Port Sunlight has many remarkable, fascinating and beautiful features. Its greatest importance is that it is the first model settlement for workers based on picturesque principles. Earlier workers’ housing schemes were based on grid plans and long regimented terraces. It was Lever’s interests in architecture, travel and books, and his friendships with architects which informed his vision and plan for Port Sunlight.
Though the Drawn Together partners’ drawing collections either do not include the site plans or the site plans remain in copyright, this section gives an overview of the key documents and what can be learnt from them.
Lever and his architects made well-informed use of progressive town planning and landscape design for the village. If you compare older and newer areas of the village you can see how their ideas changed over time. The oldest sections of the village reflect a late Victorian, Arts and Crafts Movement-inspired landscape and layout, with winding streets and dense plantings.
In areas designed later, like The Diamond and The Causeway, you can see avenues lined with trees and neo-classical architecture inspired by the École des Beaux Arts and Garden City movements.
Lever and architect William Owen wanted to ensure that houses had both a public and a private aspect. So they worked for passers-by and residents. They devised a courtyard layout with housing blocks in lines around the perimeter. Public facades with architectural detailing face outwards and at the rear, plain facades face onto an internal courtyard of enclosed yards and communal allotments. These internal courtyards are largely private, so visitors passing by would only see the public elevations. This layout is now known as a ‘superblock’ because of its size.
Significant site plans
You can trace the development of the village through the maps and site plans produced over the years by:
- the Ordnance Survey Department
- and architecture students.
William Owen (1846-1910) drew the first site plan for the village, it illustrates the site as it was in 1889. Criss-crossed by tidal inlets with the earliest houses shown on Bolton Road.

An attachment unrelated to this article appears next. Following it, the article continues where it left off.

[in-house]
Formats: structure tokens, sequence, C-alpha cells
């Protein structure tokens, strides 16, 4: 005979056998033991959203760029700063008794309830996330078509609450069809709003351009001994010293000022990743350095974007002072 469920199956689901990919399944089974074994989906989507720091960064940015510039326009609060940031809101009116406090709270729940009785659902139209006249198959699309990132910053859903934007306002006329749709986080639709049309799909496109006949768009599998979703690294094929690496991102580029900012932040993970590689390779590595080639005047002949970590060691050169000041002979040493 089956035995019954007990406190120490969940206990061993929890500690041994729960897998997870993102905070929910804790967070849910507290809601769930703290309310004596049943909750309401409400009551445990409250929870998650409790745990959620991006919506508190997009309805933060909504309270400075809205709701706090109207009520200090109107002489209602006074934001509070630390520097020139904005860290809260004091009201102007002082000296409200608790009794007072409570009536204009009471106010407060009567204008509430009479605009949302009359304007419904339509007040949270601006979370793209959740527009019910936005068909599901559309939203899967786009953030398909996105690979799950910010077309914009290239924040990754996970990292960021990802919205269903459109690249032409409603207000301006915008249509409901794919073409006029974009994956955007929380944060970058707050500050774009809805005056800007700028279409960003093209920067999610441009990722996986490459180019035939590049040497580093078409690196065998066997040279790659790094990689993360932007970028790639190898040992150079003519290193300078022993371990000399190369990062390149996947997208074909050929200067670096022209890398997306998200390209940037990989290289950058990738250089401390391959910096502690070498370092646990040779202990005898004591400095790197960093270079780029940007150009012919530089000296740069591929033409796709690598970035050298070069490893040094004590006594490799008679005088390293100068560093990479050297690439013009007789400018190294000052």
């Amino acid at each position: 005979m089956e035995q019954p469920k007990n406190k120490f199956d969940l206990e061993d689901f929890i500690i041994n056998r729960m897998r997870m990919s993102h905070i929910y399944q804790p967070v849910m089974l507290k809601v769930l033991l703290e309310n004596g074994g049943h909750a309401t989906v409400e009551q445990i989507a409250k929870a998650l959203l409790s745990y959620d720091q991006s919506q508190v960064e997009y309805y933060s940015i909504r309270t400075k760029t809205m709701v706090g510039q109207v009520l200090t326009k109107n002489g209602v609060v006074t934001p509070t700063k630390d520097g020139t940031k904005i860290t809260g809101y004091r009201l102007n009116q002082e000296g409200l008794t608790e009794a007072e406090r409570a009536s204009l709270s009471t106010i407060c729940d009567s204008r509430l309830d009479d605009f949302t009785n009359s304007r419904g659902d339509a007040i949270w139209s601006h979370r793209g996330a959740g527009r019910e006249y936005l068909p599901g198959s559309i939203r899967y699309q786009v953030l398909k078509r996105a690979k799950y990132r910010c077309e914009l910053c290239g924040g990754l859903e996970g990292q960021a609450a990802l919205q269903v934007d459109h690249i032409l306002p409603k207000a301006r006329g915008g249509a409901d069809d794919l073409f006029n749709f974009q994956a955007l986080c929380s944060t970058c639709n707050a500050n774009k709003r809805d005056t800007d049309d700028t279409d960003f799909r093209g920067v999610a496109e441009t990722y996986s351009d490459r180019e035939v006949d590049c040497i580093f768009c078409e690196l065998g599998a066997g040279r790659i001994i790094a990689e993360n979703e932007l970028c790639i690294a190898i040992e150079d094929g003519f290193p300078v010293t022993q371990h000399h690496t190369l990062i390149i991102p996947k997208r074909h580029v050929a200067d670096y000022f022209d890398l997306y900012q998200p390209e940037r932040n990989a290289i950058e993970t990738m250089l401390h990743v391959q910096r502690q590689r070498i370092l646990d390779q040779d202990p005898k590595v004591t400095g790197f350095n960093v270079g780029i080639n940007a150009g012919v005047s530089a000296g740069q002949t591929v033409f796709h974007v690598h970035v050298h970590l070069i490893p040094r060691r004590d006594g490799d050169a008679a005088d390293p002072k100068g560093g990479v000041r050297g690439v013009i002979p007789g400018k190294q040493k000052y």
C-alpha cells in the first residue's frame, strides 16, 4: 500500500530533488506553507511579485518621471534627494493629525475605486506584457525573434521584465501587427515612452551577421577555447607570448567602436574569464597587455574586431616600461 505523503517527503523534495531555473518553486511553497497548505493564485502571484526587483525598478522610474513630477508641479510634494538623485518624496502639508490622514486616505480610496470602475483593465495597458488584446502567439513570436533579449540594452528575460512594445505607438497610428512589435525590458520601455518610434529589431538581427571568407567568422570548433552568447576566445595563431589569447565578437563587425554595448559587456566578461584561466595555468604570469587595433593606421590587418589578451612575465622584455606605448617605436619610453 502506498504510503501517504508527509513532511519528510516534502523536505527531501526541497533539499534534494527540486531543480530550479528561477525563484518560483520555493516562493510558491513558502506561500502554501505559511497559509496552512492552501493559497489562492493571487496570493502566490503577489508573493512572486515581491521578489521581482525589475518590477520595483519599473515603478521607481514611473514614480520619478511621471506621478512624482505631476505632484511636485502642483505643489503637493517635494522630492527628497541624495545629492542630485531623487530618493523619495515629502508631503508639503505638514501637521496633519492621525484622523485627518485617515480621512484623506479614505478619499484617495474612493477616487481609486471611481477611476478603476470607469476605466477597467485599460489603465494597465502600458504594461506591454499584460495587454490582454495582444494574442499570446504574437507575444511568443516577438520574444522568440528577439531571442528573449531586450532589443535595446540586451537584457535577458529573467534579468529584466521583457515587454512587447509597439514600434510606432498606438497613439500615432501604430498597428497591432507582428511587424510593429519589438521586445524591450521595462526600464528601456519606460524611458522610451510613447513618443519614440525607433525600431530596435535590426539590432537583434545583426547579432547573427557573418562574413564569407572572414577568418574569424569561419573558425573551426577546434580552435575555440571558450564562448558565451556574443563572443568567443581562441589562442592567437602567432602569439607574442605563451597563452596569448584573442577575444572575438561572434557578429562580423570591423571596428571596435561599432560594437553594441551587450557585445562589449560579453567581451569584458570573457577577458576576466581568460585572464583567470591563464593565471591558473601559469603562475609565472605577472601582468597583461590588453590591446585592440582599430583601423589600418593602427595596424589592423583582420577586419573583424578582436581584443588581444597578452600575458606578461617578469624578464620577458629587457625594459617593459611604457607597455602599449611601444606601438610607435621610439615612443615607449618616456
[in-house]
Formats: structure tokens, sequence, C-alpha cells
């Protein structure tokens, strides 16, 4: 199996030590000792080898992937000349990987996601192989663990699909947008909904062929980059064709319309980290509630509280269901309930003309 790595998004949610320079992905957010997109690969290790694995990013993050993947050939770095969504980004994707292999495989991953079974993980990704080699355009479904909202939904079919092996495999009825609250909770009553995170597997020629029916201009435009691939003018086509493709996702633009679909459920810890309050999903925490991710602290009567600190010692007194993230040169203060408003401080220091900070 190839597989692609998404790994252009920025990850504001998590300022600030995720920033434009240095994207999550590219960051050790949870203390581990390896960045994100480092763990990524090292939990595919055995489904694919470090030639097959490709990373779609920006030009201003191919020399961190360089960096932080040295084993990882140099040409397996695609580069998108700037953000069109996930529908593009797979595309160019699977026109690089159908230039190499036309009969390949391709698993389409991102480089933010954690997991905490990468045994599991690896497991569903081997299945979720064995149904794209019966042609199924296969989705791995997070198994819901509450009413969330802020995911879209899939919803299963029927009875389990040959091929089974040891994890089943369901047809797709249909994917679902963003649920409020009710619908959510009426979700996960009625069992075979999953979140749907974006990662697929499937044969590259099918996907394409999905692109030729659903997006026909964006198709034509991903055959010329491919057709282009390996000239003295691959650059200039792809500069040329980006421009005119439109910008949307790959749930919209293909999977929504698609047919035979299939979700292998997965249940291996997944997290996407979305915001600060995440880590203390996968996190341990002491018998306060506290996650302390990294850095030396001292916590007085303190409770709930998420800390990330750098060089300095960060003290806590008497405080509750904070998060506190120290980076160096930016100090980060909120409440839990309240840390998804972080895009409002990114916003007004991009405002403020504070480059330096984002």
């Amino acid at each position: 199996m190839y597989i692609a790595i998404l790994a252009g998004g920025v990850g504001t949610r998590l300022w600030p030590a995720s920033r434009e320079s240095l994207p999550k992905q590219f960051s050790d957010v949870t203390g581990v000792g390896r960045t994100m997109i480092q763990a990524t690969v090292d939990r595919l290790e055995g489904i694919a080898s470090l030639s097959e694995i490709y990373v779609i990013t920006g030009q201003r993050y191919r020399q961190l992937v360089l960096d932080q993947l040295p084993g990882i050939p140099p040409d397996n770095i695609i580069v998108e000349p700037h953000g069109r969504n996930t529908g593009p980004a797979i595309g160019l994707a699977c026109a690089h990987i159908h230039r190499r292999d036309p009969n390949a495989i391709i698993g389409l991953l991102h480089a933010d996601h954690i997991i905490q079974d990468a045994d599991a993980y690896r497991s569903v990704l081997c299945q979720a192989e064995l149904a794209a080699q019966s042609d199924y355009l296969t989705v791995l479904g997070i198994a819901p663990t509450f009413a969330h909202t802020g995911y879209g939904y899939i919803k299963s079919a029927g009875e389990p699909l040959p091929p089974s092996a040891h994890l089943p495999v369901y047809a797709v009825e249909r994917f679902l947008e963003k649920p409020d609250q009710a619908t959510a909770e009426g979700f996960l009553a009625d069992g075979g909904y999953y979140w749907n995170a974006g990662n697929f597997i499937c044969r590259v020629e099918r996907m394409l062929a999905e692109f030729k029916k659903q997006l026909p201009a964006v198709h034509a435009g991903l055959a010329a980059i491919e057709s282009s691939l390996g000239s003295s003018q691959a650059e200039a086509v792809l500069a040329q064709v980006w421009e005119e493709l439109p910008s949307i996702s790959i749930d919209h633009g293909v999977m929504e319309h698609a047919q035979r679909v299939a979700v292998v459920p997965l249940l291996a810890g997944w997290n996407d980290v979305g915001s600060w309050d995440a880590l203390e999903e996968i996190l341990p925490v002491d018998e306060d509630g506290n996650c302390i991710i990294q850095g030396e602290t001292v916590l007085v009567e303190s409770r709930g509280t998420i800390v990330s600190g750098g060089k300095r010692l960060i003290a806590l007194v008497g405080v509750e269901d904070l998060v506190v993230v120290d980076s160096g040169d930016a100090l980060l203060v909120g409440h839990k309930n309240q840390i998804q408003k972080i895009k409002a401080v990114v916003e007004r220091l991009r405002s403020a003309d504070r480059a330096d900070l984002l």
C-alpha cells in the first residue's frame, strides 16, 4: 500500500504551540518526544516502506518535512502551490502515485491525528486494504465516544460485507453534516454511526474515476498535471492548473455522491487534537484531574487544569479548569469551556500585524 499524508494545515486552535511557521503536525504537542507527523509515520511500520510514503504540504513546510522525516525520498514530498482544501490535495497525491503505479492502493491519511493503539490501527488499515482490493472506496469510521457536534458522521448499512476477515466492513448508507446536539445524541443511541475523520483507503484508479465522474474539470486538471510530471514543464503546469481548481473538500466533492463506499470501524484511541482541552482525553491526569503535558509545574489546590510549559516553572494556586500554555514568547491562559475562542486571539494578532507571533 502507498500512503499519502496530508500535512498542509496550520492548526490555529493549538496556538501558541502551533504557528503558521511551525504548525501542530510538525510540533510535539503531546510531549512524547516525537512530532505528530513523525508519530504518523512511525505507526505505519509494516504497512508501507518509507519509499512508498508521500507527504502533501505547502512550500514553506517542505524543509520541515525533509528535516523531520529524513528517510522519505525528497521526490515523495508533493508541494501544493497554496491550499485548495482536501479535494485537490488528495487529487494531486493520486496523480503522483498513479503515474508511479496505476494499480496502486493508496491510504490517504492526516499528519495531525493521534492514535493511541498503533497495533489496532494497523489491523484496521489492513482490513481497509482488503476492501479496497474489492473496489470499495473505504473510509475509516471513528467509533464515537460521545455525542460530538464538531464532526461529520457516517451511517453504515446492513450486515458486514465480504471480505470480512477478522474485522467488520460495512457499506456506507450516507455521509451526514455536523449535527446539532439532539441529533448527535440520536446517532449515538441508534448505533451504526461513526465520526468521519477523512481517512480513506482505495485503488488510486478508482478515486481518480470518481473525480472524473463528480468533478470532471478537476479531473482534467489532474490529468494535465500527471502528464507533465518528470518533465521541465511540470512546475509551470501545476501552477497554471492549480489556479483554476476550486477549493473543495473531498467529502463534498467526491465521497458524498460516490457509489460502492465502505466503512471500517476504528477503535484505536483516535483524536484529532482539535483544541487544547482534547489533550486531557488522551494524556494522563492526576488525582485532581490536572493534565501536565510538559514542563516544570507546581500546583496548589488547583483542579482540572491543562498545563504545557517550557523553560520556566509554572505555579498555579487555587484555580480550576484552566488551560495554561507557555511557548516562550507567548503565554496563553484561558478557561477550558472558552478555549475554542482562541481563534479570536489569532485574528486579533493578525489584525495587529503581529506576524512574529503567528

1902 Site Plan
William Lever used this 1902 plan of the village for a paper to the Architectural Association, called ‘The Buildings Erected at Port Sunlight and Thornton Hough’. It shows the planning and development for housing arranged in the superblock pattern around the perimeter of the site and the Dell. Many of the village amenities are also shown:
- the Lyceum which served as the first village school and church
- village shops
- Hulme hall
- Gladstone hall
- open air swimming pool
Also shown are Christ Church and the Church Drive school which were in construction but not yet completed by 1902.
A new direction – site plan from 1910
Ernest Prestwich’s 1910 plan for Port Sunlight won a design competition held by the University of Liverpool’s School of Architecture. Lever commissioned the competition then worked with his architects to refine Prestwich’s plan. This plan introduced formal École des Beaux Arts and Garden City design principles to the village. This included an axial plan for The Diamond and The Causeway. Prestwich reorganised The Diamond to introduce these design concepts. He managed to do with without removing the existing housing or amenity buildings.
Although this plan was not fully realised, it inspired major changes to The Diamond after the first world war.
Site Plan for 1938
A Port Sunlight historian, Michael Shippobottom, drew a plan of the village as it was in 1938, at the time of the first Jubilee celebration to mark the founding of the village. The plan, reproduced in Edward Hubbard and Shippobottom’s A Guide to Port Sunlight Village illustrates the village at the end of its first fifty years. The plan, drawn specifically for the Royal Academy’ Lord Leverhulme exhibition in 1980, is not in the collections of the Drawn Together partners. However you can order the 3rd Edition of this book from good book sellers or buy a copy in the Port Sunlight Museum shop.